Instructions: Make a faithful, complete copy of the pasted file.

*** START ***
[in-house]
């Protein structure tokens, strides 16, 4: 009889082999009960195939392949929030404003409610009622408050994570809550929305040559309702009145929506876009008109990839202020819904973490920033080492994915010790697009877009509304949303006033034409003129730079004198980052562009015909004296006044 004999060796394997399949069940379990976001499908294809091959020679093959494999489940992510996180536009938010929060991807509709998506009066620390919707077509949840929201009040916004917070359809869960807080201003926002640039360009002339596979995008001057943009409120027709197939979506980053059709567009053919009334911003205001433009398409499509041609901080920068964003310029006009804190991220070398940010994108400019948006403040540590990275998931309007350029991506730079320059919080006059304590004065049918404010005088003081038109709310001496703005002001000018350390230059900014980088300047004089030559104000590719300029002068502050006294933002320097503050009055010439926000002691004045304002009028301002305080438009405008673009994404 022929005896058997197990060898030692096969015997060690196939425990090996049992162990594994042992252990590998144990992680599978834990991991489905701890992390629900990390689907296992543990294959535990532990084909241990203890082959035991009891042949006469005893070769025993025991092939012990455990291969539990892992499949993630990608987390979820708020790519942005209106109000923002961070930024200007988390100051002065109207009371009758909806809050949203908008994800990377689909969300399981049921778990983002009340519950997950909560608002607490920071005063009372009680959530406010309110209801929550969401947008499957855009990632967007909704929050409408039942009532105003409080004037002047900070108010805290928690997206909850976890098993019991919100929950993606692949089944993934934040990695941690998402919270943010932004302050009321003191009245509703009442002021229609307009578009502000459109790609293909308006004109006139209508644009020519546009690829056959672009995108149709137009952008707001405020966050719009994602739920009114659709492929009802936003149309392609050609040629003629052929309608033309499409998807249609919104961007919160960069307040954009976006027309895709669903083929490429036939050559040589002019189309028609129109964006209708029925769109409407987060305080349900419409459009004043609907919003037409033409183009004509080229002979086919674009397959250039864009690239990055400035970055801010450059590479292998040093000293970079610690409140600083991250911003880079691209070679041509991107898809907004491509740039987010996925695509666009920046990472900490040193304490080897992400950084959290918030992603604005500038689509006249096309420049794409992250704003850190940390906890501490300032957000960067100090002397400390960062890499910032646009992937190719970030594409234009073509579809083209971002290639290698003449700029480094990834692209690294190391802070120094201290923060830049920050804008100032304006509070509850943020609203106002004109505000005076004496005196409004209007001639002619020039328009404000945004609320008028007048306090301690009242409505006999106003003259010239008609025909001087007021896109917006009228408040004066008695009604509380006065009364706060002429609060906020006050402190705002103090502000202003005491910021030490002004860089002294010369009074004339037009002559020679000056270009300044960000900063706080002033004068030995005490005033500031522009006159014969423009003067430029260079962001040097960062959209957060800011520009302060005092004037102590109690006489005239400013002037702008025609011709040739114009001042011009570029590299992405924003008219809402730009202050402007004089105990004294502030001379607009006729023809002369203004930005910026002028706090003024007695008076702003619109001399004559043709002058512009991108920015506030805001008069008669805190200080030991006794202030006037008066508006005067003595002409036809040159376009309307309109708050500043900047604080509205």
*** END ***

[in-house]
């Protein structure tokens, strides 16, 4: 009889082999009960195939392949929030404003409610009622408050994570809550929305040559309702009145929506876009008109990839202020819904973490920033080492994915010790697009877009509304949303006033034409003129730079004198980052562009015909004296006044 004999060796394997399949069940379990976001499908294809091959020679093959494999489940992510996180536009938010929060991807509709998506009066620390919707077509949840929201009040916004917070359809869960807080201003926002640039360009002339596979995008001057943009409120027709197939979506980053059709567009053919009334911003205001433009398409499509041609901080920068964003310029006009804190991220070398940010994108400019948006403040540590990275998931309007350029991506730079320059919080006059304590004065049918404010005088003081038109709310001496703005002001000018350390230059900014980088300047004089030559104000590719300029002068502050006294933002320097503050009055010439926000002691004045304002009028301002305080438009405008673009994404 022929005896058997197990060898030692096969015997060690196939425990090996049992162990594994042992252990590998144990992680599978834990991991489905701890992390629900990390689907296992543990294959535990532990084909241990203890082959035991009891042949006469005893070769025993025991092939012990455990291969539990892992499949993630990608987390979820708020790519942005209106109000923002961070930024200007988390100051002065109207009371009758909806809050949203908008994800990377689909969300399981049921778990983002009340519950997950909560608002607490920071005063009372009680959530406010309110209801929550969401947008499957855009990632967007909704929050409408039942009532105003409080004037002047900070108010805290928690997206909850976890098993019991919100929950993606692949089944993934934040990695941690998402919270943010932004302050009321003191009245509703009442002021229609307009578009502000459109790609293909308006004109006139209508644009020519546009690829056959672009995108149709137009952008707001405020966050719009994602739920009114659709492929009802936003149309392609050609040629003629052929309608033309499409998807249609919104961007919160960069307040954009976006027309895709669903083929490429036939050559040589002019189309028609129109964006209708029925769109409407987060305080349900419409459009004043609907919003037409033409183009004509080229002979086919674009397959250039864009690239990055400035970055801010450059590479292998040093000293970079610690409140600083991250911003880079691209070679041509991107898809907004491509740039987010996925695509666009920046990472900490040193304490080897992400950084959290918030992603604005500038689509006249096309420049794409992250704003850190940390906890501490300032957000960067100090002397400390960062890499910032646009992937190719970030594409234009073509579809083209971002290639290698003449700029480094990834692209690294190391802070120094201290923060830049920050804008100032304006509070509850943020609203106002004109505000005076004496005196409004209007001639002619020039328009404000945004609320008028007048306090301690009242409505006999106003003259010239008609025909001087007021896109917006009228408040004066008695009604509380006065009364706060002429609060906020006050402190705002103090502000202003005491910021030490002004860089002294010369009074004339037009002559020679000056270009300044960000900063706080002033004068030995005490005033500031522009006159014969423009003067430029260079962001040097960062959209957060800011520009302060005092004037102590109690006489005239400013002037702008025609011709040739114009001042011009570029590299992405924003008219809402730009202050402007004089105990004294502030001379607009006729023809002369203004930005910026002028706090003024007695008076702003619109001399004559043709002058512009991108920015506030805001008069008669805190200080030991006794202030006037008066508006005067003595002409036809040159376009309307309109708050500043900047604080509205």